By Marc S. Sanders

Director Howard Deutch directs John Hughes script, Pretty In Pink, by adhering to the familiar themes quickly recognized as Hughes’ signature touch from prior films. Deutch and Hughes maintain a vibe of alternative rock music amid a Chicago public high school community that could never be possible. Did I have this much independence in high school like Molly Ringwald as Andie, her adoring rich boy crush Blaine (Andrew McCarthy), or weirdly annoying (and lovable at the same time) Duckie played by Jon Cryer? And, oh yeah, a high school senior asshole named Steph played by asshole character perfectionist James Spader with his long cigarettes, Italian suits and barely buttoned shirts would never exist in an institution of education. So, there’s that too.

The kids at this school are divided among two different sides of a track-poor (Andie & Duckie) and rich (Blaine & Steph). Never meant to socialize or get along, the conflict of the film occurs when Andie and Blaine fall for one another.

This is Molly Ringwald’s 3rd Hughes film and looking back maybe it was a mistake for her career as she was outgrowing the roles she was getting pigeonholed for. Still, who else could you envision in the role of the aspiring dress designer who is responsible for her schlub of a father she lives with (Harry Dean Stanton), and friends with a weirdly eccentric, 80s punk/alt dressed co-worker played by Annie Potts?

Hughes’ is quite serious here, though the setup is not acceptably realistic, even back in 1986. These characters are competitive with one another for status in a high school setting. What other environment could the outline for Pretty In Pink take place in, though? Prom is on the minds of these “adults.”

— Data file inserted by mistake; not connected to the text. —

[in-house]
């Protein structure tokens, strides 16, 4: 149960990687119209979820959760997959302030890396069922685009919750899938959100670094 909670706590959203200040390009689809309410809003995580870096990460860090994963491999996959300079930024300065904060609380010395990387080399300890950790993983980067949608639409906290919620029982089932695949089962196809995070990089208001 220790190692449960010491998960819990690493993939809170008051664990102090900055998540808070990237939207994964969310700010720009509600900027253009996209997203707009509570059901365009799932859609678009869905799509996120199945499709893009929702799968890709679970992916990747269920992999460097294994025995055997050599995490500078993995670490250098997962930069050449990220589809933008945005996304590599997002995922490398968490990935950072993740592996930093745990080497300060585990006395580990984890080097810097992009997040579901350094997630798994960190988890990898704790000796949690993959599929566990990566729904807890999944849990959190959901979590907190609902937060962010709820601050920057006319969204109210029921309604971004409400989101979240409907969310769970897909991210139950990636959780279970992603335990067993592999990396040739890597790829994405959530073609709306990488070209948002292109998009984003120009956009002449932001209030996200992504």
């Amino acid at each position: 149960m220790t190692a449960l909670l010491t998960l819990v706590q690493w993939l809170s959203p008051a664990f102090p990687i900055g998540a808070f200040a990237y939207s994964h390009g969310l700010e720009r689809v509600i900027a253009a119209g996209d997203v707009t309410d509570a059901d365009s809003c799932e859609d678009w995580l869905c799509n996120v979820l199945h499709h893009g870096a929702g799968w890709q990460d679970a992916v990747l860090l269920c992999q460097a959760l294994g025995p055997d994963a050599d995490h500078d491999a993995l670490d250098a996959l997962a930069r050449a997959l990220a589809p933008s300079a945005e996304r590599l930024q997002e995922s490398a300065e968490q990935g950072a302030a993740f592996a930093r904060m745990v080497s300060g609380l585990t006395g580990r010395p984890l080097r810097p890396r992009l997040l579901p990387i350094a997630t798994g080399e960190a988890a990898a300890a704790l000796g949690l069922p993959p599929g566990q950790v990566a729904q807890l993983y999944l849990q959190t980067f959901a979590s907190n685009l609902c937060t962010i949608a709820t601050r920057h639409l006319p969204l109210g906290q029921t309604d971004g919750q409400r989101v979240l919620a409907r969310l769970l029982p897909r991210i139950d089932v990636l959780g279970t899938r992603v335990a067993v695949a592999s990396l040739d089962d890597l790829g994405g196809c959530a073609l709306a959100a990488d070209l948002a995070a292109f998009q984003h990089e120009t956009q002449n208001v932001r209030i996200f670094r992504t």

Pretty In Pink was never a perfect movie. It has a perfect soundtrack, and I like the cast a lot as well as Hughes’ characterizations. Its glaring imperfection, however, is that these characters fit like a circle in the square setting of high school. The elements clash big time.

Still, I’ve always had an unusual affection for the film. I guess it is because I look past its inaccuracies and accept a playing field and the positions that Hughes and Deutch defiantly assign to the four characters. How does the intrusion of background and status overcome an affection between two people, and can this ever be happily resolved?

The ending was supposed to be different, very different. Yes. I should agree with the original conclusion because the math of the story adds up to that point. However, Reader…I am as defiant a viewer as Hughes and Deutch were as filmmakers. It’s wrong!!!! Nevertheless, I loved the ending that was eventually tacked on. So don’t judge me.

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